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DOE, Army Corps of Engineers Sign Agreement to Construct Facility Giving Visitors New Perspective on K-25

K-25 Viewing Platform and History Center Rendering
K-25 Viewing Platform and History Center Rendering
Left to right: Ken Rueter, UCOR; Laura Wilkerson, DOE Office of Environmental Management; Lt. Col. Joseph Sahl, USACE Nashville District; and Stephanie Hall, USACE Nashville District; pose with artist renderings of a viewing platform near the site of a future construction site for the K-25 Building in Oak Ridge, Tennessee. (Photo courtesy of Lee Roberts)
Left to right: Ken Rueter, UCOR; Laura Wilkerson, DOE Office of Environmental Management; Lt. Col. Joseph Sahl, USACE Nashville District; and Stephanie Hall, USACE Nashville District; pose with artist renderings of a viewing platform near the site of a future construction site for the K-25 Building in Oak Ridge, Tennessee. (Photo courtesy of Lee Roberts)
OAK RIDGE, TN — A new facility that will share the history of the K-25 Building from a new vantage point is one step closer to reality through a newly formed partnership between two government agencies.

The U.S. Department of Energy’s (DOE) Oak Ridge Office of Environmental Management (OREM) signed an interagency agreement with the U.S. Army Corps of Engineers (USACE) to construct the K-25 Viewing Platform. The new facility will be adjacent to the recently opened K-25 History Center and provide visitors a complete view of the building’s 44-acre footprint. The agreement also involves installing 12 wayside exhibits around K-25’s footprint.

The construction of this facility and the wayside exhibits are the final components of a multi-project agreement OREM signed in 2012 to commemorate the history of the former Oak Ridge Gaseous Diffusion Plant, where the K-25 Building was located. OREM completed the other elements in previous years, which included construction of the K-25 History Center and a grant to preserve the historic Alexander Inn.

“We are grateful for the emergence of this new partnership with the U.S. Army Corps of Engineers that allows us to move forward on this project,” said OREM Acting Manager Laura Wilkerson. “The community has been excited about the idea of this facility, and we are looking forward to fulfilling our commitment through the assistance and special skills the Corps provides.”

USACE will begin by performing a constructability review of the design. Once that is completed and the design finalized — expected in March — USACE will put the project out for bid and will manage the selected construction subcontractor. Construction is expected to begin by this fall with the viewing platform completed by the end of 2023.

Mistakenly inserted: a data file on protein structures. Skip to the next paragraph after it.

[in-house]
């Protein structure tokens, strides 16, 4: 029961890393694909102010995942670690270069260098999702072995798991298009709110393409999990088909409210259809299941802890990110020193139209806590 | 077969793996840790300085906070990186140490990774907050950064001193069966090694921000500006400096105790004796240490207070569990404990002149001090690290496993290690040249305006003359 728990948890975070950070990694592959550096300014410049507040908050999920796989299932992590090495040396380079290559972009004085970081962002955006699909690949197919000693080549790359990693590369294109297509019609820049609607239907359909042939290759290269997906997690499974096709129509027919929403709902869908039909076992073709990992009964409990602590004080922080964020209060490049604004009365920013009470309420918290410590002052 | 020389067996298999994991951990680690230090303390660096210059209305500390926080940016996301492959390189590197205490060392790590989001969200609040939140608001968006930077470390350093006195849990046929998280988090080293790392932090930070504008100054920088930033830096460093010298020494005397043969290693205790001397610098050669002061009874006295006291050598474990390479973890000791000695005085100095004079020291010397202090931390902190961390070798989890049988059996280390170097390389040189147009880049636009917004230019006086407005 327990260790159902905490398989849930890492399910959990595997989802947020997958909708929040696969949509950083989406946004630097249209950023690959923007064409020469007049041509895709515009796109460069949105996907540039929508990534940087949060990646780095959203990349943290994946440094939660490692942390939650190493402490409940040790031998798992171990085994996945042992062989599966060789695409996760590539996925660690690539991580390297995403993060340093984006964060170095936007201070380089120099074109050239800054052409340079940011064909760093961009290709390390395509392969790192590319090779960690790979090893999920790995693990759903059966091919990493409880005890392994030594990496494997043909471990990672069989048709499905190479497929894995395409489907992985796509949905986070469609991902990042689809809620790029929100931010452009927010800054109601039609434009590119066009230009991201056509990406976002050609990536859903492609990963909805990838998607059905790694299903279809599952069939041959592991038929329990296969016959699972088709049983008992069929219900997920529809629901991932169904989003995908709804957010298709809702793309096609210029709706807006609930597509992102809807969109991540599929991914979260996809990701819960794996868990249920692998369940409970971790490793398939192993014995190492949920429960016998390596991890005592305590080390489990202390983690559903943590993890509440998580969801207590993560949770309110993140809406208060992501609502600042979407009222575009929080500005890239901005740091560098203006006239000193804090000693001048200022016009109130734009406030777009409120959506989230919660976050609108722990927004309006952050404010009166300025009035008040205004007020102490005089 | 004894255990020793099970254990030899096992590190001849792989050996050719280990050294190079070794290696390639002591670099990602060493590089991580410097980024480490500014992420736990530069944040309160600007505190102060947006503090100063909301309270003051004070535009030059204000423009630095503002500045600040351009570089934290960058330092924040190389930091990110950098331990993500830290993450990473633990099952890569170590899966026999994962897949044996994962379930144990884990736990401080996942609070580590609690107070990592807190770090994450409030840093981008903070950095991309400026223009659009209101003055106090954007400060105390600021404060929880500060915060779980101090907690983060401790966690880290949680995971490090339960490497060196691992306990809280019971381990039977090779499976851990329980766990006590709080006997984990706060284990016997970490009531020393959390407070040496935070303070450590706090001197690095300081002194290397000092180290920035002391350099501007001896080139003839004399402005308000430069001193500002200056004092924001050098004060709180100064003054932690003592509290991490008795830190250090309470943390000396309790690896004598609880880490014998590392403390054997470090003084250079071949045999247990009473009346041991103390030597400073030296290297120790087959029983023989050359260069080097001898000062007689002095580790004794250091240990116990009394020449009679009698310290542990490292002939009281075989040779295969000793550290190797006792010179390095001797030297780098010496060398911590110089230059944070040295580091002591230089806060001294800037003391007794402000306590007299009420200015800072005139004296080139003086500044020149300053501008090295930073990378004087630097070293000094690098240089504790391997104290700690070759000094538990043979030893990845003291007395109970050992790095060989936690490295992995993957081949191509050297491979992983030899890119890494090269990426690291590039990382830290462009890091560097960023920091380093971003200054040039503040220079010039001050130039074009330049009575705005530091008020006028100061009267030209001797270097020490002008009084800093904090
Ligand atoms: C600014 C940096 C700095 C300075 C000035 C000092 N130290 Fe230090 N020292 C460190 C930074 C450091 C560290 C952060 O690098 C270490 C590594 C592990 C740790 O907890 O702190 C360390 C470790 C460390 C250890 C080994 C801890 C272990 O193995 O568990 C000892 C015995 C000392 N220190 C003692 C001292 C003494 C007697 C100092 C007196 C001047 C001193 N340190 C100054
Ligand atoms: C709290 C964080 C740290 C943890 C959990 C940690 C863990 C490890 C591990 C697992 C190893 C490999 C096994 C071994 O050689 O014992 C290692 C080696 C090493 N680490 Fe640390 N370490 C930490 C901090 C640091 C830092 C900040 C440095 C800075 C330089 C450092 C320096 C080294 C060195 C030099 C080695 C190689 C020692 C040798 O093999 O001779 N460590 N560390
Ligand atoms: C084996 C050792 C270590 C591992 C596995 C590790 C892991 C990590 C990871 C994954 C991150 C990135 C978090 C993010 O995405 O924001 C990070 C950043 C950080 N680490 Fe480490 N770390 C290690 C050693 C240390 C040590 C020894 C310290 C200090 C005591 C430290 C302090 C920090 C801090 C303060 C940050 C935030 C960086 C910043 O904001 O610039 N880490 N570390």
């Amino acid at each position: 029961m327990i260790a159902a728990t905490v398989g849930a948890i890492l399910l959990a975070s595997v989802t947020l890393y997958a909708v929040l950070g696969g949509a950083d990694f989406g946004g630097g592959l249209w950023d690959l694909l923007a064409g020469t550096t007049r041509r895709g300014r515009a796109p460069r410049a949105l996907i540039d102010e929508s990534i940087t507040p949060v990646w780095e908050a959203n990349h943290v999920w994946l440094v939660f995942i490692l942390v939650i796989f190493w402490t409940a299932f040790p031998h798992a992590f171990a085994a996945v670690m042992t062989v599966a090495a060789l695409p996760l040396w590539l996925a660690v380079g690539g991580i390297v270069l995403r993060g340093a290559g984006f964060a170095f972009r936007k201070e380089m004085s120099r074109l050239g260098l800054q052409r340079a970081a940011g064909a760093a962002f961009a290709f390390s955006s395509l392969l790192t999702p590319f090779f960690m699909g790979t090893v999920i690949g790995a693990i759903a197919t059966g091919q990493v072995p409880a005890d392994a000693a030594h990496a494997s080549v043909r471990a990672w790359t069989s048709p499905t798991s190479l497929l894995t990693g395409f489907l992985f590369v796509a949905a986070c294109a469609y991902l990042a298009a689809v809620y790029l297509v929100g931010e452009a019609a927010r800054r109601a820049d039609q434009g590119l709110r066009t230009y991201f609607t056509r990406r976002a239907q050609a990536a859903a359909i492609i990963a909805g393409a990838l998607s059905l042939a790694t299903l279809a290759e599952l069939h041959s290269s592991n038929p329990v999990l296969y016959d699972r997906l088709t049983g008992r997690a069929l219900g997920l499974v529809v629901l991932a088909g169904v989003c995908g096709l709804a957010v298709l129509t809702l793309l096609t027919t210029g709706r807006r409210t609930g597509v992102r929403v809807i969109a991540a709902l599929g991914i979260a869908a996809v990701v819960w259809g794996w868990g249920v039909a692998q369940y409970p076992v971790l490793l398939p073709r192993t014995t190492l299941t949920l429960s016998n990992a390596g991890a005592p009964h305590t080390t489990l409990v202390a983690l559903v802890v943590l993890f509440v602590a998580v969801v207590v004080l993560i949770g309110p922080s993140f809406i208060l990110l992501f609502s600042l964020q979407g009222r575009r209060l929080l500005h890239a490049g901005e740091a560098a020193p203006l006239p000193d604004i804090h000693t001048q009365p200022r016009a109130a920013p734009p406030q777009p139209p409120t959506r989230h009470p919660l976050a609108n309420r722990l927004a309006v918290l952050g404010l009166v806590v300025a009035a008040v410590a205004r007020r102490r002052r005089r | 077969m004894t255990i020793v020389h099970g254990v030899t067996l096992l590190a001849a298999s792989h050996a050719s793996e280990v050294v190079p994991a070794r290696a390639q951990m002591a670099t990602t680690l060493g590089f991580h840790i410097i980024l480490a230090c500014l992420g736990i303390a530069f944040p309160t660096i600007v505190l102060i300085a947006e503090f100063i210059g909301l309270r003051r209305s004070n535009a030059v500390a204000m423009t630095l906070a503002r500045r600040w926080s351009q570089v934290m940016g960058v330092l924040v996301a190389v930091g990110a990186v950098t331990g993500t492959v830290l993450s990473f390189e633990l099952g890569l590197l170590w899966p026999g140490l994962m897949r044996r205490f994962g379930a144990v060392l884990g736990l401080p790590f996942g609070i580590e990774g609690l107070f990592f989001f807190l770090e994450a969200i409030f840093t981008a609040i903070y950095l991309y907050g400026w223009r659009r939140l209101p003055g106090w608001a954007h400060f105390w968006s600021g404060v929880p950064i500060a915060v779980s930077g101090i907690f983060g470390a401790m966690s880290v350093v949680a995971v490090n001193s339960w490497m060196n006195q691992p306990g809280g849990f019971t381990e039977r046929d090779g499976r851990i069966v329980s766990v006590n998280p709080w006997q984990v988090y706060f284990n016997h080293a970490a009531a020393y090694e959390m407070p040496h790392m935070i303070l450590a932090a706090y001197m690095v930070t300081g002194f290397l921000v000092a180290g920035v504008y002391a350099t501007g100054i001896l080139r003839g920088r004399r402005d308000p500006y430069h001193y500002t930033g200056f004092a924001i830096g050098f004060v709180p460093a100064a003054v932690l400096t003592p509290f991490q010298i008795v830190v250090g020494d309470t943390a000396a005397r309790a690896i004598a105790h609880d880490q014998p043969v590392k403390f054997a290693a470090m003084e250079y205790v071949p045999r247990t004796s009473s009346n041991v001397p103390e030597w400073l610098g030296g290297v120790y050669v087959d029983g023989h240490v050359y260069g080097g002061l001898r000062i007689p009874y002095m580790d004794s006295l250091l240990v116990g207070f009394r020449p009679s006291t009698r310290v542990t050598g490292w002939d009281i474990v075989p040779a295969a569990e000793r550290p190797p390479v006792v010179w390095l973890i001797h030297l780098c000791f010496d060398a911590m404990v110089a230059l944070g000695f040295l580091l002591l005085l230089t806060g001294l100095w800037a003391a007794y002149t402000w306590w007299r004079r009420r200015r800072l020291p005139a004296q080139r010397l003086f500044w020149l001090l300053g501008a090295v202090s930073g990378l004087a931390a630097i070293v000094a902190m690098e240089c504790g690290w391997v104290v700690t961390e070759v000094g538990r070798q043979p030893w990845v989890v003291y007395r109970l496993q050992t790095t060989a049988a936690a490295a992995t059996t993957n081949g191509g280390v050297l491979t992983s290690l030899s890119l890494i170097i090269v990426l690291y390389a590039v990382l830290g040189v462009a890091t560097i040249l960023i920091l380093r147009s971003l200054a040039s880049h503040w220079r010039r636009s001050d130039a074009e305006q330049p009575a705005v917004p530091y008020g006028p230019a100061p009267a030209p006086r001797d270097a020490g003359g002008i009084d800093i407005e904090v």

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"We value our continued partnership with the Department of Energy and look forward to managing this construction project," said Lt. Col. Joseph Sahl, U.S. Army Corps of Engineers Nashville District Commander. "The Nashville District was involved with the Manhattan Project at Oak Ridge between 1943 and 1945, so we are excited to be part of this project that draws attention to a larger National Historic Preservation effort to commemorate the importance of the historic K-25 building."

While the K-25 History Center focuses on the men and women who built and operated the Oak Ridge Diffusion Plant during the Manhattan Project and Cold War, this facility will help visitors understand the scope and magnitude of the site.

Originally constructed in 1944, Building K-25 was the largest structure in the world and carried an equally immense and important mission to help end a global war by producing uranium for the world’s first nuclear weapon. Yet despite its size and urgent work, the public would not learn of its existence in Oak Ridge until the end of World War II.

Uranium enrichment operations ceased in 1985, and the site was permanently shut down in 1987. Afterward, DOE committed to and began a massive environmental cleanup effort to transform the site into a multi-use industrial park for the community. That effort involved tearing down five massive enrichment facilities, including the K-25 Building, and 500 other structures that supported operations at the site.

OREM and its contractor UCOR completed demolition of the K-25 Building in 2013 and finished all demolition at the site in 2020. That accomplishment marked the first time in the world an enrichment complex has been taken down. OREM and UCOR completed the effort four years ahead of schedule, saving taxpayers $500 million.

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The transformed site, now called the East Tennessee Technology Park, already has numerous private businesses onsite along with large conservation areas and a national park. The K-25 Building footprint is within the Manhattan Project National Historical Park, a unit of the National Park Service that contains sites in Oak Ridge; Los Alamos, New Mexico; and Hanford, Washington.

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